Star schema part 2- Defining a reference and mapping away duplicate records
As has been seen in part one, the star schema block can be used directly with data sets to perform a simple star schema join. In this section we will show how by first preparing the reference using the Reference and the Deduplicate blocks, the star schema can be even more useful.
Duplicate records- Duplicate keys vs Duplicate reference members
When talking about duplicate data, there are two key types. They are both duplicates, but they require different approaches and are dealt with in different blocks within Datamartist.
Duplicate keys occur when two rows in the table try to use the same unique identifier. For example, if two rows in a data set both try to use the customer_ID "564" then this is a case of a duplicate key. A field that is meant to be unique is not.
Duplicate references occur when two rows in the table are fine in terms of the unique identifier, but refer to the same real world thing. Staying with the customer example, if both customer_ID 564 AND customer_ID 789 refer to the same customer, we have a duplicate reference. In terms of the database there is no issue, since each key has a unique value- but from an analysis point of view, clearly we don't want to see the data for a single customer split between two keys- and by having two records we can have issues such as conflicting mailing addresses, multiple credit scores etc.
Datamartist can resolve both types of duplicates, and in fact must resolve them in order- first the duplicate keys must be resolved, then it is possible to identify and map away any duplicate reference.
The reference block
The reference block is used to create a reference set of data- a reference set is a set that has a unique key defined. The reference block itself allows the user to determine which keys are unique, and to pick one or more columns that will uniquely identify the reference.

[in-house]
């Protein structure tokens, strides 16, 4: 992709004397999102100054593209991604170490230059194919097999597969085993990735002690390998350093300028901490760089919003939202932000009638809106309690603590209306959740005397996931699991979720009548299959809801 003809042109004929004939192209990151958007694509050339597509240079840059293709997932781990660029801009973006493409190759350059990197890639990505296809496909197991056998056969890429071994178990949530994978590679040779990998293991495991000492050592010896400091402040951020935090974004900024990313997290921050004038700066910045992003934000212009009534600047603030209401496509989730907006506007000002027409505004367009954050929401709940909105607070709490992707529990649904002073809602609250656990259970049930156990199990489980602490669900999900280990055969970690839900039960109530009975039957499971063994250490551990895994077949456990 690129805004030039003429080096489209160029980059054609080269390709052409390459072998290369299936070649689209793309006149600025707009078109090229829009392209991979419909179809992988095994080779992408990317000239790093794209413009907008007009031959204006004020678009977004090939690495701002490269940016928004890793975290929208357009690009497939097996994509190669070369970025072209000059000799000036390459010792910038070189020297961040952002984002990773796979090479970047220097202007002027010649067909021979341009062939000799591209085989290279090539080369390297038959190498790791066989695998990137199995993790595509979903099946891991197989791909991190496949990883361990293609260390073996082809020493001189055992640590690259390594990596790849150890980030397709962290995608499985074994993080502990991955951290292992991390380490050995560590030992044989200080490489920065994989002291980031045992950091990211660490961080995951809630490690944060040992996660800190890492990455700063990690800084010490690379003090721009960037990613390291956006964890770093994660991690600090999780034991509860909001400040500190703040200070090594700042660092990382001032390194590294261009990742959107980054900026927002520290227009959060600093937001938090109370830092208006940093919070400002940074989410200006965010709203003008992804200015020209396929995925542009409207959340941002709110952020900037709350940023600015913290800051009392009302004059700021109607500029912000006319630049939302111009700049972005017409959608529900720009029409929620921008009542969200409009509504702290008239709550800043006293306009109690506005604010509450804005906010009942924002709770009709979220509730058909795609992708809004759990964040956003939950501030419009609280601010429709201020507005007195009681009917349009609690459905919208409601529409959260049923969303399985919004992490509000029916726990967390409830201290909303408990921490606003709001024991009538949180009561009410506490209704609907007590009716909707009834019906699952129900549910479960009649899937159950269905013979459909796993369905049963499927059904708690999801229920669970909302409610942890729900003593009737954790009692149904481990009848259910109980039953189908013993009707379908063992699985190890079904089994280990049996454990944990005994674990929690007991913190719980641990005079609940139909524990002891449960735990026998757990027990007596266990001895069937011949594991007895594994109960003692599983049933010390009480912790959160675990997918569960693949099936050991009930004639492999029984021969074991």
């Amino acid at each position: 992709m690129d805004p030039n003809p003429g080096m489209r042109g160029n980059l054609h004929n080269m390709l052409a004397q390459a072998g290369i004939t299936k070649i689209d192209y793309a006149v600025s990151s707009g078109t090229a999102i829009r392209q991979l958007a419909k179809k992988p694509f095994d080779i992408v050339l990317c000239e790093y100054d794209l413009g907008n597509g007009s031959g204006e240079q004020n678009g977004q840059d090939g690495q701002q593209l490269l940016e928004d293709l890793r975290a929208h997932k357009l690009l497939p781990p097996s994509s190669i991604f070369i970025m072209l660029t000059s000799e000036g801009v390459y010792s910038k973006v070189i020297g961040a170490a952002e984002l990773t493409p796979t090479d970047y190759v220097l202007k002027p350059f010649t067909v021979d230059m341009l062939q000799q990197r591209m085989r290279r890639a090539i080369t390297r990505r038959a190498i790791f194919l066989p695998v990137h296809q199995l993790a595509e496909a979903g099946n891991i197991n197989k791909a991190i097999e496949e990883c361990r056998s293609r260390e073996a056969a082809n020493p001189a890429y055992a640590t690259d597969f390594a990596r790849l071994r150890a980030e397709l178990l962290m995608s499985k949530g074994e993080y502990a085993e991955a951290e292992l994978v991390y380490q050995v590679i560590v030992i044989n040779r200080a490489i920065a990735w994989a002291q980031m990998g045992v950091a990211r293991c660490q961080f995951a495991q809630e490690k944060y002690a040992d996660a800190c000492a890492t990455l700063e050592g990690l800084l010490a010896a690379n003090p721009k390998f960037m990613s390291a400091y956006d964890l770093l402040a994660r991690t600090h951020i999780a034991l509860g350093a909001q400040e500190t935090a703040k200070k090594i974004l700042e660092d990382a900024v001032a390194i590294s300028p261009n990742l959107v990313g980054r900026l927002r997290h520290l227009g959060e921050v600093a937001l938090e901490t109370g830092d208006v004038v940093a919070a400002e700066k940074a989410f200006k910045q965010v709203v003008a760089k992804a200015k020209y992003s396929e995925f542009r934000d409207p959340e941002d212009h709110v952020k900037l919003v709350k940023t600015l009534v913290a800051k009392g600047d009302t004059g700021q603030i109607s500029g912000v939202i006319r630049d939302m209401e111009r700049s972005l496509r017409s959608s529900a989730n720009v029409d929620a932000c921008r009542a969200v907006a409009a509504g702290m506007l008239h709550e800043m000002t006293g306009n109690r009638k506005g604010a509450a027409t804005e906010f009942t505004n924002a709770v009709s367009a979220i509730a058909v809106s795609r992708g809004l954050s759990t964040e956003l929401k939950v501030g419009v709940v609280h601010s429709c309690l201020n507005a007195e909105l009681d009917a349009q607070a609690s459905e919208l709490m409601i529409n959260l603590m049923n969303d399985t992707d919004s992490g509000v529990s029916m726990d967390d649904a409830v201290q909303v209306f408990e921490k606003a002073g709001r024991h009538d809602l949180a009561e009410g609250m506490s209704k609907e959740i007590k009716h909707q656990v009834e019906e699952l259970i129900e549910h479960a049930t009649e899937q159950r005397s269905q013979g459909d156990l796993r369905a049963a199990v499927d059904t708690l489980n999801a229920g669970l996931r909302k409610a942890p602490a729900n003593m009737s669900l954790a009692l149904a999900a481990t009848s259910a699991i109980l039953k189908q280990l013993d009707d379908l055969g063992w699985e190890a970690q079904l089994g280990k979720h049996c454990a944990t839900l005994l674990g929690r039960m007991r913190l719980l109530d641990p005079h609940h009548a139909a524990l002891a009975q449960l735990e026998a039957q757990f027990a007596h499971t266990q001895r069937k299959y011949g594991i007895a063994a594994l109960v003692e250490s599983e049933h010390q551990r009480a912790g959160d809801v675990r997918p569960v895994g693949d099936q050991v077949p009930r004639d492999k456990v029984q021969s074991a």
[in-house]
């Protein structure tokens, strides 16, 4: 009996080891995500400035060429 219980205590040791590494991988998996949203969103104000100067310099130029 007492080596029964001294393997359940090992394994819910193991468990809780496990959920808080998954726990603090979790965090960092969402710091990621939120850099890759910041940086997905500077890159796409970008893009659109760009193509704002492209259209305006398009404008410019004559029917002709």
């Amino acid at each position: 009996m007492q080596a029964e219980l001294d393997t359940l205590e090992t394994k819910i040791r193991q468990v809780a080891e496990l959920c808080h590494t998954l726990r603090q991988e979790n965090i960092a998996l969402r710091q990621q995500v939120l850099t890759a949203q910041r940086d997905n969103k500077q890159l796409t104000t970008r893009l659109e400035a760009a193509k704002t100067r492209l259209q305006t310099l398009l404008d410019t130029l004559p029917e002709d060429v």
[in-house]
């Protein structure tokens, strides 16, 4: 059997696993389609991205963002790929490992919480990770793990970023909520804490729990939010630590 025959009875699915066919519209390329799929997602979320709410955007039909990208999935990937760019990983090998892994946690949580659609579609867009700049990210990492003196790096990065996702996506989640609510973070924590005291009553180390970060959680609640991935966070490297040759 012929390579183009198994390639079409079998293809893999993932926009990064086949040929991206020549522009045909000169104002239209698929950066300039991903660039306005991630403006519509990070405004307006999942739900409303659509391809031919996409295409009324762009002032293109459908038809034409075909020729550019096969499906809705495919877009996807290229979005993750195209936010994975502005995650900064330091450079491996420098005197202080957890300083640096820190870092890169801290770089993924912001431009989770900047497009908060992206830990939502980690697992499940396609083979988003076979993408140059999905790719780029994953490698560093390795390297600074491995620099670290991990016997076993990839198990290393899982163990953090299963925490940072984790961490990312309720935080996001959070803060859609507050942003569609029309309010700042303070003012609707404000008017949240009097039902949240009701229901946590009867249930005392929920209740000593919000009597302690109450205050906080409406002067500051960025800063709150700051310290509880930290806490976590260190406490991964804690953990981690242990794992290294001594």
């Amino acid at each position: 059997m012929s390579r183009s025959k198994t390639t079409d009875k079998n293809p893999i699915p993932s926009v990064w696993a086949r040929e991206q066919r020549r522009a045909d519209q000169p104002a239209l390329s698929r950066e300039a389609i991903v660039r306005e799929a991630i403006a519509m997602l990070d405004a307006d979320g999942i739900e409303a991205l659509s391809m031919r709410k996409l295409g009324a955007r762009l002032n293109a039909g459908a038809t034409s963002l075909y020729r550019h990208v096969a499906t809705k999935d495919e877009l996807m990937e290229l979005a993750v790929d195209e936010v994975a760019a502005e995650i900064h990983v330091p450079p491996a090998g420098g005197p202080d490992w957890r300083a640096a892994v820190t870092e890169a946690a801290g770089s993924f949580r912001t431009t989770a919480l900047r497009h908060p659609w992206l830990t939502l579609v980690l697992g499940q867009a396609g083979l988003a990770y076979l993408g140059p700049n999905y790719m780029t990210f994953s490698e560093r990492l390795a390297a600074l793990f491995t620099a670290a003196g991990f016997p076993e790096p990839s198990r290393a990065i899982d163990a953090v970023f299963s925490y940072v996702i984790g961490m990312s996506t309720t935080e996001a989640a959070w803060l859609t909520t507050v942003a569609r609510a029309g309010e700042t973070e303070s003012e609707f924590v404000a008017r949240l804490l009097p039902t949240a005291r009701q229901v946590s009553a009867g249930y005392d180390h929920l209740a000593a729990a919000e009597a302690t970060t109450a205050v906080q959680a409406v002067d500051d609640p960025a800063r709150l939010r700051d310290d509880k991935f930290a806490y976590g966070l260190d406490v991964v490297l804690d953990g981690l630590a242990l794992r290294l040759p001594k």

Lets look at a first example of US cities. We'll load in the US city census text file, and connect a reference block to its output.
When we edit the reference block, we can select which column we want to use as a key, and the result of this selection is immediately shown. In this case, if we select only the city column as a key, we will find that that there are a number of duplicates (since cities of the same name exist in different states.) These duplicates are shown to use in the preview pane.
If we then add the STATE column to the key selection, we see that the selected key is now unique.
Mapping away duplicate reference
Once we have established a reference using a reference block, it is possible to use a deduplication block to map away duplicate references. If we look at an example of a customer list where we have multiple records for the same customer- we can map away these duplicates by first connecting the customer list to a reference block, and establishing the key- In this case simply the CUSTOMER_ID field.
Then by editing the deduplication block configuration, we find that we can filter, and sort the records to find duplicates. We first establish which of the duplicate records we want to declare is the "master" record, and then we map all the other duplicates to this record. Now, when the result of this deduplication block is fed into a star schema block, the resulting join will be between the fact table and the master record whenever one of the duplicate keys is found in the fact table.